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Remote work lessons: boosting organizational resilience

In every business, there are processes. Big processes, like creating business proposals, and small processes, like filling out expense reports. They define and guide day-to-day activities and help your company to stay on track. Inevitably, all companies face challenges that disrupt their operations. To navigate them, organisational resilience is required.

What is organisational resilience?

Organisational resilience can be defined as your company's ability to anticipate, respond to, and adapt to disruptions and other challenges. There are many different types of challenges that businesses can face, such as economic downturns, hiring freezes, supply chain disruptions, changes in legislation, and public health emergencies.

Any obstacle that prevents your company from operating normally, growing, and achieving its goals must be managed and overcome. This is crucial for your company to survive and prosper.

Why it matters

Business disruptions are unpredictable and can happen at any time. While you can't always predict when or how they'll happen, you can be ready for them. The COVID-19 pandemic is a prime example of this.

The pandemic caught everyone by surprise. However, companies that were prepared to deal with disruptions fared better during the pandemic than those that weren't.

The ability of a company to respond quickly and effectively in emergencies can literally be the difference between survival and bankruptcy. There are many different types of disruptions that can make business difficult, from small scale chaos caused by events like pandemics, to larger scale issues that can have a major impact on operations.

And while companies that lack organisational resilience can survive some challenges, most companies want to do more than just survive. It's also a counterproductive state of mind. When your employees are preoccupied with survival, there’s little mental energy left for innovation and creativity. When you're dealing with a crisis, you have less time and energy to invest in growth and development.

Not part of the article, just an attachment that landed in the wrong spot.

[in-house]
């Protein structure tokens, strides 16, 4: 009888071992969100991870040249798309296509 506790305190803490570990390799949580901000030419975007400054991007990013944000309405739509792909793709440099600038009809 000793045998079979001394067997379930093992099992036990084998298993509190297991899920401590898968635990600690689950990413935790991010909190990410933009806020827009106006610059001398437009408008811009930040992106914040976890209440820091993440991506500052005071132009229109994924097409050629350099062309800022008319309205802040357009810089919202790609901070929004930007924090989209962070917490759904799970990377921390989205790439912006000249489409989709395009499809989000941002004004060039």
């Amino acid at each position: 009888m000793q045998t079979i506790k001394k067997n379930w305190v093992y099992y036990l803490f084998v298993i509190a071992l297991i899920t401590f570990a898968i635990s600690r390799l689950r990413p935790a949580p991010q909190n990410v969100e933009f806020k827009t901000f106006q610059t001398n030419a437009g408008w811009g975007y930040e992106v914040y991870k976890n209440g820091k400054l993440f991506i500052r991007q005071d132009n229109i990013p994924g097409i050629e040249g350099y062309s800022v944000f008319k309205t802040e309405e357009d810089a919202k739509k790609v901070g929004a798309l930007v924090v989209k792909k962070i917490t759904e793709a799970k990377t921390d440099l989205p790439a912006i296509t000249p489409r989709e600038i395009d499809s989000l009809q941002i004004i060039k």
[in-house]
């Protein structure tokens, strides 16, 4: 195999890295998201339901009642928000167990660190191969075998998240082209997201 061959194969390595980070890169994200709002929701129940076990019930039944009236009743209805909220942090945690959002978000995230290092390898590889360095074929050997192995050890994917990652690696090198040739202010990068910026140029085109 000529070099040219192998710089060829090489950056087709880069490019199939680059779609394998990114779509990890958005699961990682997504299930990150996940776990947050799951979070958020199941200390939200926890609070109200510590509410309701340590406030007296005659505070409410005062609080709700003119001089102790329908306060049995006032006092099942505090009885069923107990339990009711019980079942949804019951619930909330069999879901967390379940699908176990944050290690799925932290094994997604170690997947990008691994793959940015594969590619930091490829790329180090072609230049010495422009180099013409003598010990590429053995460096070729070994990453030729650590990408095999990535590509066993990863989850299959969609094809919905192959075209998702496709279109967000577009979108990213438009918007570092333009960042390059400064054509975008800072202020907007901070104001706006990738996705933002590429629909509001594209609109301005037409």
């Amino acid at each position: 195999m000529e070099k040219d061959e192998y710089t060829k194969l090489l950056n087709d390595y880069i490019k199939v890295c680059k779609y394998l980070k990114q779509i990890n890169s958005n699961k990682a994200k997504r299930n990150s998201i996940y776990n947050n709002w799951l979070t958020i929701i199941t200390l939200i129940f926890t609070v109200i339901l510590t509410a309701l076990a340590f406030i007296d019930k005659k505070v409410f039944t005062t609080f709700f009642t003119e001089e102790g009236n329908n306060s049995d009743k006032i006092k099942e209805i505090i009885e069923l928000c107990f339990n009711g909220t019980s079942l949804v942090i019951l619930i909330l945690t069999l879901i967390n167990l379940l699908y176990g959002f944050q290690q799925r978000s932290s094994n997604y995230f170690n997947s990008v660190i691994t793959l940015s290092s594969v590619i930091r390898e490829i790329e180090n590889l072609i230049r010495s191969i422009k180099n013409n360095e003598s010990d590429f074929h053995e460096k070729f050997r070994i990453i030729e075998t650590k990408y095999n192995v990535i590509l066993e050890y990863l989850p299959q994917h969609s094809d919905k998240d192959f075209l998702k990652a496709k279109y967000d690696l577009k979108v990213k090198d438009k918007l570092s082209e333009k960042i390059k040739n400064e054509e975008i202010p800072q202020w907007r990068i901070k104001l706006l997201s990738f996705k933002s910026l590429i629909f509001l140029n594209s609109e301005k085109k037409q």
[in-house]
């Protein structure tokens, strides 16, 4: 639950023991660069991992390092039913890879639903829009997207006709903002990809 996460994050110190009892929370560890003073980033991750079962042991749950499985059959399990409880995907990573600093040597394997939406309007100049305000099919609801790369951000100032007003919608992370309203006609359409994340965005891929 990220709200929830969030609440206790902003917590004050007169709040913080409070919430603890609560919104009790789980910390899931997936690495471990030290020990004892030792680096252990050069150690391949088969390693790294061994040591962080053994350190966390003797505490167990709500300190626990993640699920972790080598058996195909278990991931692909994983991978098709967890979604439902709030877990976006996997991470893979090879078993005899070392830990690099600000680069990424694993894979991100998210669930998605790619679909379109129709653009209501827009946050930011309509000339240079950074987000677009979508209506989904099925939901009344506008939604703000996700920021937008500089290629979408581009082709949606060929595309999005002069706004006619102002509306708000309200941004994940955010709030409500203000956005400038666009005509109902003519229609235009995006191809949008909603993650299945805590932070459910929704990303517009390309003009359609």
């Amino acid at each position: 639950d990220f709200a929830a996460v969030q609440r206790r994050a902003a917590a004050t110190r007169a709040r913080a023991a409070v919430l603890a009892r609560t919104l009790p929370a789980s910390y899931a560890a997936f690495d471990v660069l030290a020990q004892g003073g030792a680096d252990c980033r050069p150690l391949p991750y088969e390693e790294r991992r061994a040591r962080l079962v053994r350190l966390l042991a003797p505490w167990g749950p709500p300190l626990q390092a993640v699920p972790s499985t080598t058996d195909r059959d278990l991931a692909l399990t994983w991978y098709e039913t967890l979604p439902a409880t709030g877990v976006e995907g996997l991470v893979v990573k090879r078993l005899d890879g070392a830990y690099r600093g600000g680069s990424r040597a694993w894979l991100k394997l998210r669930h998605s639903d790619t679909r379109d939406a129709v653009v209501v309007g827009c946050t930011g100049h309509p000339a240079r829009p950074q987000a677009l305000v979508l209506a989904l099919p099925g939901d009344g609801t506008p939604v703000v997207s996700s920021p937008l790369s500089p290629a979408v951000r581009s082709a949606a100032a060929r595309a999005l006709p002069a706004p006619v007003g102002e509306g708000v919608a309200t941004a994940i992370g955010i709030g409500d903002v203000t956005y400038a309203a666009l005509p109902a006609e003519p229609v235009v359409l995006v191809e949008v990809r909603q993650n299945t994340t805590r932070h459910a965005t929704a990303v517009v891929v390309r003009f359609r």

Traits that define resilient organisations

In addition to having a plan for resilience in place, there are some traits that resilient organisations have in common.

They’re flexible and quick to adapt

Resilient organisations are those that are flexible and can adapt to change quickly. Every organisation needs to be ready for both big and small crises, but those plans can't be set in stone. Companies need to be prepared to change them when necessary. If your organisation is too deeply committed to tradition, you may find it difficult to meet unforeseen challenges effectively. 

They value foresight

Foresight is an essential part of resilience. Leaders who are part of resilient organisations are always looking ahead for potential problems and ways to overcome them. They’re also more likely to see business opportunities on the horizon and to create new approaches to maximise them.

Resilient organisations also empower their employees to develop their foresight and share their perspectives. After all, employees have a different, valuable perspective on the company and on the market than leaders.

They value collaboration

Resiliency requires collaboration. A free exchange of opinions, thoughts and ideas among co-workers will help develop a richer, more effective resiliency strategy. When employees openly collaborate, they’re more likely to come up with new and better ideas. As an additional benefit, your team members will be more likely to keep a positive attitude and support each other.

What distributed teams can teach us 

In order to work effectively, members of distributed teams must be independent and resourceful. For example, employees in hybrid and distributed teams often need to make decisions without immediate feedback from other team members due to time zone differences.